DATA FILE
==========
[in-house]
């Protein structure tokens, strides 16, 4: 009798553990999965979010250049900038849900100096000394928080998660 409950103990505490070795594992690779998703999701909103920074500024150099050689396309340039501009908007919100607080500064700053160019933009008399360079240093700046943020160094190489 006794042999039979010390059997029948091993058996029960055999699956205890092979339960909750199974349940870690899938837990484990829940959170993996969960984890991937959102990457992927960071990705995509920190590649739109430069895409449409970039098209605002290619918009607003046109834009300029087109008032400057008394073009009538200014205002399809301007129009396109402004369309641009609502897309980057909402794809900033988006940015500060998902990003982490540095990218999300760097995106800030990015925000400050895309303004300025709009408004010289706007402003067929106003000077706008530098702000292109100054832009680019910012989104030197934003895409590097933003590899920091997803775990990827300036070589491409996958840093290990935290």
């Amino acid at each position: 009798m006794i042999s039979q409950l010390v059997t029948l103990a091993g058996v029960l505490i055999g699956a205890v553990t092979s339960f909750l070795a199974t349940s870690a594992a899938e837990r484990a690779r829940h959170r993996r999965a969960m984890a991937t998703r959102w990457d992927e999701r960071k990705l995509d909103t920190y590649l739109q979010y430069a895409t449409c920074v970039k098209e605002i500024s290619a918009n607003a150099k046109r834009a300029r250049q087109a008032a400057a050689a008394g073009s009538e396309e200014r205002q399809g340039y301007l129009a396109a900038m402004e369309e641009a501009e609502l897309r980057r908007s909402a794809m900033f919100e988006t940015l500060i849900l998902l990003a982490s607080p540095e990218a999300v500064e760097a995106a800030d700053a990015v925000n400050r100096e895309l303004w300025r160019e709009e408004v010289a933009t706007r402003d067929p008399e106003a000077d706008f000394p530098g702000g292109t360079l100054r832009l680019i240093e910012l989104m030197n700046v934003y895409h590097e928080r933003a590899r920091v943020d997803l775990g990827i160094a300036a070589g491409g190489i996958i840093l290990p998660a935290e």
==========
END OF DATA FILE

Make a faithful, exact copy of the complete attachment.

[in-house]
């Protein structure tokens, strides 16, 4: 009798553990999965979010250049900038849900100096000394928080998660 409950103990505490070795594992690779998703999701909103920074500024150099050689396309340039501009908007919100607080500064700053160019933009008399360079240093700046943020160094190489 006794042999039979010390059997029948091993058996029960055999699956205890092979339960909750199974349940870690899938837990484990829940959170993996969960984890991937959102990457992927960071990705995509920190590649739109430069895409449409970039098209605002290619918009607003046109834009300029087109008032400057008394073009009538200014205002399809301007129009396109402004369309641009609502897309980057909402794809900033988006940015500060998902990003982490540095990218999300760097995106800030990015925000400050895309303004300025709009408004010289706007402003067929106003000077706008530098702000292109100054832009680019910012989104030197934003895409590097933003590899920091997803775990990827300036070589491409996958840093290990935290």
């Amino acid at each position: 009798m006794i042999s039979q409950l010390v059997t029948l103990a091993g058996v029960l505490i055999g699956a205890v553990t092979s339960f909750l070795a199974t349940s870690a594992a899938e837990r484990a690779r829940h959170r993996r999965a969960m984890a991937t998703r959102w990457d992927e999701r960071k990705l995509d909103t920190y590649l739109q979010y430069a895409t449409c920074v970039k098209e605002i500024s290619a918009n607003a150099k046109r834009a300029r250049q087109a008032a400057a050689a008394g073009s009538e396309e200014r205002q399809g340039y301007l129009a396109a900038m402004e369309e641009a501009e609502l897309r980057r908007s909402a794809m900033f919100e988006t940015l500060i849900l998902l990003a982490s607080p540095e990218a999300v500064e760097a995106a800030d700053a990015v925000n400050r100096e895309l303004w300025r160019e709009e408004v010289a933009t706007r402003d067929p008399e106003a000077d706008f000394p530098g702000g292109t360079l100054r832009l680019i240093e910012l989104m030197n700046v934003y895409h590097e928080r933003a590899r920091v943020d997803l775990g990827i160094a300036a070589g491409g190489i996958i840093l290990p998660a935290e």